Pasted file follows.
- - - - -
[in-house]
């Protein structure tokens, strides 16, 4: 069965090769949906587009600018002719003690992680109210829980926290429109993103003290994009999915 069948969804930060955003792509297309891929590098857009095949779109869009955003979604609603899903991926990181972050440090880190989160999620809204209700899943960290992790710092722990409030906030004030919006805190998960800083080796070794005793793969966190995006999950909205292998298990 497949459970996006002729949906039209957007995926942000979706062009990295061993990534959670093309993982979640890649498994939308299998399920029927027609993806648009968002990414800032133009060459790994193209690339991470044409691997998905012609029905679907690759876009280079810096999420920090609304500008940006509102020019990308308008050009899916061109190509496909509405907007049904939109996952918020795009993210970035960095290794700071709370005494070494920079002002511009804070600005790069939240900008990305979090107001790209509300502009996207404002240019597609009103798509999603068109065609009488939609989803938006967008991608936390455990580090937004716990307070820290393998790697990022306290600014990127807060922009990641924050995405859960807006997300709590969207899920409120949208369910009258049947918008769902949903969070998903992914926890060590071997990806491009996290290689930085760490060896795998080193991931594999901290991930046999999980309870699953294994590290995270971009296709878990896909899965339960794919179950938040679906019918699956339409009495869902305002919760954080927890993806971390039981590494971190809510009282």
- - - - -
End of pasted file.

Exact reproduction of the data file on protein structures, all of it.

[in-house]
């Protein structure tokens, strides 16, 4: 069965090769949906587009600018002719003690992680109210829980926290429109993103003290994009999915 069948969804930060955003792509297309891929590098857009095949779109869009955003979604609603899903991926990181972050440090880190989160999620809204209700899943960290992790710092722990409030906030004030919006805190998960800083080796070794005793793969966190995006999950909205292998298990 497949459970996006002729949906039209957007995926942000979706062009990295061993990534959670093309993982979640890649498994939308299998399920029927027609993806648009968002990414800032133009060459790994193209690339991470044409691997998905012609029905679907690759876009280079810096999420920090609304500008940006509102020019990308308008050009899916061109190509496909509405907007049904939109996952918020795009993210970035960095290794700071709370005494070494920079002002511009804070600005790069939240900008990305979090107001790209509300502009996207404002240019597609009103798509999603068109065609009488939609989803938006967008991608936390455990580090937004716990307070820290393998790697990022306290600014990127807060922009990641924050995405859960807006997300709590969207899920409120949208369910009258049947918008769902949903969070998903992914926890060590071997990806491009996290290689930085760490060896795998080193991931594999901290991930046999999980309870699953294994590290995270971009296709878990896909899965339960794919179950938040679906019918699956339409009495869902305002919760954080927890993806971390039981590494971190809510009282």